Appellee relies heavily, as did the trial court, on the supposed failure of the Order to require that a disturbance actually occur before the Order can be invoked. We do not agree with this interpretation of the Order, however, since it appears that the Order only prohibits "actual or imminent interference" with the peaceful conduct of governmental business. Grayned v. City of Rockford, 408 U.S. 104, 111-12, 92 S. Ct. 2294, 33 L. Ed. 2d 222 (1972). Cf. Brandenburg v. Ohio, 395 U.S. 444, 447-48, 89 S. Ct. 1827, 23 L. Ed. 2d 430 (1969). Our construction of the Order does not do violence to its underlying purpose, and will remove any cloud tending impermissibly to permit restriction of speech alone. Surely, the Order is not and cannot be aimed at speech not disruptive and yet reach only conduct which is disruptive. Furthermore, the Order, by requiring that the defendant intend that governmental activity be impeded, disrupted, or disturbed, must be read to require that such governmental activity actually be taking place. The Order, viewed in its entirety, thus must be read to require that the loud, threatening or abusive language be disruptive, or nearly so, of normal governmental process. See Gooding v. Wilson, 405 U.S. 518, 92 S. Ct. 1103, 31 L. Ed. 2d 408 (1972).

As we have noted, the Order affects freedom of expression only tangentially. Rather than attempting to control the content of the speech, the Order is aimed only at the control of intentionally disruptive conduct. While the Order reaches verbal as well as nonverbal acts, it is well settled that in such a situation the state can validly regulate the area as a whole. Cameron v. Johnson, 390 U.S. 611, 617, 88 S. Ct. 1335, 20 *838 L. Ed. 2d 182 (1968); United States v. O'Brien, supra, 391 U.S. at 376, 88 S. Ct. 1673; Chaplinsky v. New Hampshire, supra, 315 U.S. at 574, 62 S. Ct. 766; see Wisconsin v. Eisenberg, 48 Wis.2d 364, 180 N.W.2d 529, cert. denied, 402 U.S. 987, 91 S. Ct. 1669, 29 L. Ed. 2d 153 (1971). In determining whether the Order is constitutional, the court must balance the legitimate governmental interests of safeguarding the rights of others and protecting the principle of order against the incidentally affected First Amendment rights of those in appellee's position. Leiss v. United States, D.C.App., 364 A.2d 803, 808 (1976), cert. denied, ___ U.S. ___, 97 S. Ct. 1654, 52 L. Ed. 2d 362 (1977). Feeley v. District of Columbia, supra at 328. The precision and breadth of the Order's terms are ingredients that affect both sides of this balance.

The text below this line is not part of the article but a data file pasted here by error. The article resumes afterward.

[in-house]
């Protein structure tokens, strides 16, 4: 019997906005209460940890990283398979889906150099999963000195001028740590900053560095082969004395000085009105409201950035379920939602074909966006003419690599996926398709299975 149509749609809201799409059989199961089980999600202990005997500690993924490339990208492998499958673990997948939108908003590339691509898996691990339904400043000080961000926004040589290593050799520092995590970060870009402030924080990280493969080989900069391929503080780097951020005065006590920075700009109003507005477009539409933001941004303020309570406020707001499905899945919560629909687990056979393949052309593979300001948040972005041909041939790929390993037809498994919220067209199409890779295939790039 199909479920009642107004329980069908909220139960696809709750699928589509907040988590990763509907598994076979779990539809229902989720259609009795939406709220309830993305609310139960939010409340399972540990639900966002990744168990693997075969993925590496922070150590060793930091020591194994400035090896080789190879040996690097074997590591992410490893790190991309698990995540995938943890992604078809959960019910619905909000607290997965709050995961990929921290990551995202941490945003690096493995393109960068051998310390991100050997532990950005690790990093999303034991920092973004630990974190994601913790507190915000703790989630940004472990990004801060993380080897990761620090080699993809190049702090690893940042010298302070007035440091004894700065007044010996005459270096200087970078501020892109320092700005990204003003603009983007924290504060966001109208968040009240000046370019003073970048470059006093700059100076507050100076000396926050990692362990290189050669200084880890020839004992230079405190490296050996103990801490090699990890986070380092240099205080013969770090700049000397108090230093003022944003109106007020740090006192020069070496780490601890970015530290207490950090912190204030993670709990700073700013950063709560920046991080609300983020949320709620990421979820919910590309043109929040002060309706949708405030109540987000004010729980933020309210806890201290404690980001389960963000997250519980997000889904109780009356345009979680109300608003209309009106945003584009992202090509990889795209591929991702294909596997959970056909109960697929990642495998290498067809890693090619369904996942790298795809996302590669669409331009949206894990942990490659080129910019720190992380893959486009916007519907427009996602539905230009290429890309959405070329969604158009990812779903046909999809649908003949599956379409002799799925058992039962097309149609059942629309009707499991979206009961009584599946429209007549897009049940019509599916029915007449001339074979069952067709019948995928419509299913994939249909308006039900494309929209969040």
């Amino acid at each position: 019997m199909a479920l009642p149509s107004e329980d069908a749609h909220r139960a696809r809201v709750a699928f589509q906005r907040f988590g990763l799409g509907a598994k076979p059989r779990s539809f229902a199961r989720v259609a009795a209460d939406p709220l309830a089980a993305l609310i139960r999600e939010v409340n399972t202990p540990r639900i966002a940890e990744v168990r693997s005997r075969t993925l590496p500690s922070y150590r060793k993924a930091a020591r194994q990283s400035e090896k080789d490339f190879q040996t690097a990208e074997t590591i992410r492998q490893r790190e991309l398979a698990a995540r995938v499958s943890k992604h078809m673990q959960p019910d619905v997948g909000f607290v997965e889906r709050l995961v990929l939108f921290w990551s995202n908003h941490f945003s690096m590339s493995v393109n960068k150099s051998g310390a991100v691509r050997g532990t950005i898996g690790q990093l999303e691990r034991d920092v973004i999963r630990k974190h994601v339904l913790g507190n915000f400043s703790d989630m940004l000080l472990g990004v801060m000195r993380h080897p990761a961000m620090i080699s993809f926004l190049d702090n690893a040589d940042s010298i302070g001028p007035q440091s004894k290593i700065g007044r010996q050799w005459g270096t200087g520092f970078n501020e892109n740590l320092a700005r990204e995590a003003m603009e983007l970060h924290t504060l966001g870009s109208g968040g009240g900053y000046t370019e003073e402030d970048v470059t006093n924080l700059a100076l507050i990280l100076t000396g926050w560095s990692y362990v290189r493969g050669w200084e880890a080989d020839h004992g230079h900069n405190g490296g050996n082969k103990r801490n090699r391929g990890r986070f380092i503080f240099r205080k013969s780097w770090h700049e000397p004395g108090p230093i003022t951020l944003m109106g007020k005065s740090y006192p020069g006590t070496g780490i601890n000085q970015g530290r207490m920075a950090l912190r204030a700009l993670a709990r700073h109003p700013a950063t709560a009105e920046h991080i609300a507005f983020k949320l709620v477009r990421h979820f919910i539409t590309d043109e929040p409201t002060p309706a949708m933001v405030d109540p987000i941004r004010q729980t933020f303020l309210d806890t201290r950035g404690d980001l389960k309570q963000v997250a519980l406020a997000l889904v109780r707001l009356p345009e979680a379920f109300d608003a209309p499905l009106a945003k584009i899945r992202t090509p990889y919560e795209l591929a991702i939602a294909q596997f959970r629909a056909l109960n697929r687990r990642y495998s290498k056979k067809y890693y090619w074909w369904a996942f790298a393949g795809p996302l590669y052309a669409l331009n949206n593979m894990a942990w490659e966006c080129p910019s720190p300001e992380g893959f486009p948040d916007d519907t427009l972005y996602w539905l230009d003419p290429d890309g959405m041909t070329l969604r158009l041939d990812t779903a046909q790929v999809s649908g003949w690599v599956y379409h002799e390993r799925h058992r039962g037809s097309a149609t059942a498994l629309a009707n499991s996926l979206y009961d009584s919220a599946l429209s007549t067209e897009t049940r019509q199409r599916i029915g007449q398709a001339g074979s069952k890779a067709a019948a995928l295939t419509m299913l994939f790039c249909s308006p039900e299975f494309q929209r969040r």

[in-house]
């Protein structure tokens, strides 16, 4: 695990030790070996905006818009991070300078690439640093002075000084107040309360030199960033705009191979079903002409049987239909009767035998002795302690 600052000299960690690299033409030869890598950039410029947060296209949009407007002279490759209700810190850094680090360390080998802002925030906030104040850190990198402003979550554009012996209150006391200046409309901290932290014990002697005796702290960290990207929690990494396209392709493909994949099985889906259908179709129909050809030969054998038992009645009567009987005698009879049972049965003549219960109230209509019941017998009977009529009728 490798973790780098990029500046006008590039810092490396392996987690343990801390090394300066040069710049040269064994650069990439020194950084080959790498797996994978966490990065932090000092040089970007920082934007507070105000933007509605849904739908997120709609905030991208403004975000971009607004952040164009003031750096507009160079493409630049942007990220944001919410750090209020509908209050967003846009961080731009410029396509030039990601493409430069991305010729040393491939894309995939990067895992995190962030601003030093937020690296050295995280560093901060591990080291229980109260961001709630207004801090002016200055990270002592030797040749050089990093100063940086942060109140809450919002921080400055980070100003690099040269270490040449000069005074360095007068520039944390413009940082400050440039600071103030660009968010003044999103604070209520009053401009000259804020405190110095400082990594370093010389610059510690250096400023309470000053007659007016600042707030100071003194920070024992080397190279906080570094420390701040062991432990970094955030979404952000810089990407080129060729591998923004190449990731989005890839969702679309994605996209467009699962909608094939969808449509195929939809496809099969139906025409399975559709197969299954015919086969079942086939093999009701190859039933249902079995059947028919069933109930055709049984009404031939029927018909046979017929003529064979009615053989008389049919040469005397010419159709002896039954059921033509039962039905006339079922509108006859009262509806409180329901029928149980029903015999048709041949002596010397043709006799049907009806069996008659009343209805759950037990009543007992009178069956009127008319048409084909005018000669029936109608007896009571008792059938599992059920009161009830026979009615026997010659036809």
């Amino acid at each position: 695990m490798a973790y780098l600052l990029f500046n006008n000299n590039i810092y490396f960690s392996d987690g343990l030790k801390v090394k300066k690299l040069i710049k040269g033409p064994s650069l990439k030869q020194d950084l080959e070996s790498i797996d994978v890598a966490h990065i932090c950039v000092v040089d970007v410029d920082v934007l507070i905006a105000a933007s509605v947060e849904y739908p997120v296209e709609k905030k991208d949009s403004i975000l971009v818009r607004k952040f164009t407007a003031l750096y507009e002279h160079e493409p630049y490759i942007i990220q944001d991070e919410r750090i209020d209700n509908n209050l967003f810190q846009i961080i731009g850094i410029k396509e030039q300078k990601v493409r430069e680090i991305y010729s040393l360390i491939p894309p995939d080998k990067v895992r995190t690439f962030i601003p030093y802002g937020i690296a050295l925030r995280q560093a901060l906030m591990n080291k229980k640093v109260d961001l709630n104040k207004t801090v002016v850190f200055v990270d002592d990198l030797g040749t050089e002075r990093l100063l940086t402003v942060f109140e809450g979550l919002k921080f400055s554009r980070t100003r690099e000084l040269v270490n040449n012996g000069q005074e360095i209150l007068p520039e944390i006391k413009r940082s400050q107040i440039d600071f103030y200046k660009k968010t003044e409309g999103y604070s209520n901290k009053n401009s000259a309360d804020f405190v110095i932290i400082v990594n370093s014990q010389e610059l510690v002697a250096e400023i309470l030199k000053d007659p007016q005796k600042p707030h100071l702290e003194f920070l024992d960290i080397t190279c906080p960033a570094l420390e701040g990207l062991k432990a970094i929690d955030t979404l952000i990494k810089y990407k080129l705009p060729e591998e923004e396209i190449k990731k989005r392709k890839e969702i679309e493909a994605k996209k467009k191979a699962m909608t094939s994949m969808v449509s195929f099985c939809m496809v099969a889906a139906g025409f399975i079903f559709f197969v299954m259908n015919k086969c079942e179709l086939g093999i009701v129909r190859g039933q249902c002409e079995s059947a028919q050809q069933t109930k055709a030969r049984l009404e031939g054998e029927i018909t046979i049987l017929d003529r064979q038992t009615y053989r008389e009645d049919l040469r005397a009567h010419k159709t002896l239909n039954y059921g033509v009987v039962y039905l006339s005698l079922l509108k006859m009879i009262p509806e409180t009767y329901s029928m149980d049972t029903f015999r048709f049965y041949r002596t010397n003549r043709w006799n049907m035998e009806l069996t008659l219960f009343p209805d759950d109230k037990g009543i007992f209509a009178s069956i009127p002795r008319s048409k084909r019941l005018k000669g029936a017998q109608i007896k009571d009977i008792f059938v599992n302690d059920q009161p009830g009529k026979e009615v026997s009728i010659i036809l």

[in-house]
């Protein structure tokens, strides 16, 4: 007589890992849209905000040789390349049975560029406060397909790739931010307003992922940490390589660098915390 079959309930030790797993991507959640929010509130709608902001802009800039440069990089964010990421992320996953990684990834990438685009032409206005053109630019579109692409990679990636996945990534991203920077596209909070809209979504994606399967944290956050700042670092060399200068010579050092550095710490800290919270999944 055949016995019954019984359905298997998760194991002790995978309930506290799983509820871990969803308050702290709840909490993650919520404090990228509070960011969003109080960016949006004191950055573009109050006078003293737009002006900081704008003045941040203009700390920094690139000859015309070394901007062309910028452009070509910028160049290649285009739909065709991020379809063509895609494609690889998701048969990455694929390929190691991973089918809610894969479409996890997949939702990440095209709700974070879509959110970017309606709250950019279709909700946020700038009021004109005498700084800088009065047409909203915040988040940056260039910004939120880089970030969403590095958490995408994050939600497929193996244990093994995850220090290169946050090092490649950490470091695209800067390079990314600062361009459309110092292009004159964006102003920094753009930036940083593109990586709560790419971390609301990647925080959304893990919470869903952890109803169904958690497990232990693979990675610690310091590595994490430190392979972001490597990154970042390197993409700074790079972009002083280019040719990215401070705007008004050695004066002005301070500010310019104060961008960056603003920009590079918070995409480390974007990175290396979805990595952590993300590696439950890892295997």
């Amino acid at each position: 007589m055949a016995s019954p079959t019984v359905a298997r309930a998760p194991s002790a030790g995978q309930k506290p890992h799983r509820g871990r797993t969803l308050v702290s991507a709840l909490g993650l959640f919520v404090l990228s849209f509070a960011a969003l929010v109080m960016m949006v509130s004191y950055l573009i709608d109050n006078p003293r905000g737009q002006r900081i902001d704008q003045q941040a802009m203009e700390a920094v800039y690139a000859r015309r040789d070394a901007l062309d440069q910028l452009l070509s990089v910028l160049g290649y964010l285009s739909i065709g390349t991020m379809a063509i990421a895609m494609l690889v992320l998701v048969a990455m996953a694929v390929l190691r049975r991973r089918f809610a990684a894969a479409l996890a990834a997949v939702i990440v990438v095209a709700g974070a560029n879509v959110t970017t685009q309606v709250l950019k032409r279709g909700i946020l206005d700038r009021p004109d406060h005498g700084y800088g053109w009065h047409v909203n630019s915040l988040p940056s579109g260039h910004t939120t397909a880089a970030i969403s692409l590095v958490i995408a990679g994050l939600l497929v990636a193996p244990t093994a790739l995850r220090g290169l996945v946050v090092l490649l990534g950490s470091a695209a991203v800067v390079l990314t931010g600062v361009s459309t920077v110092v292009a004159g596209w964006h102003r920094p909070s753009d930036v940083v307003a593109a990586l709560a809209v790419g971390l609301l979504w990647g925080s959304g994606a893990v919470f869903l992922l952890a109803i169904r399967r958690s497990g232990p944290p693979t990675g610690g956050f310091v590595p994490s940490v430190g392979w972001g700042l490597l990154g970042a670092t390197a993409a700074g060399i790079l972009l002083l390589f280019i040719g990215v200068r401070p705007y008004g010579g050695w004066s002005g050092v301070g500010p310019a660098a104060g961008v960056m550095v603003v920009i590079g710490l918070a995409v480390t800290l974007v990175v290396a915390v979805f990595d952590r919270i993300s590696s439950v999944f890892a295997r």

There are a number of factors in the instant case that tend to narrow and define Commissioner's Order 69-684. It should not escape notice that the Order is not so broad as to prohibit the open expression of viewpoints. Instead, it regulates the manner in which viewpoints are expressed, and does so in a way that is facially neutral regarding content. The fact that there are alternative means by which persons such as appellee can communicate their views without resort to disruption and thereby transgressing the Order is of fundamental importance. See Leiss v. United States, supra at 808-09.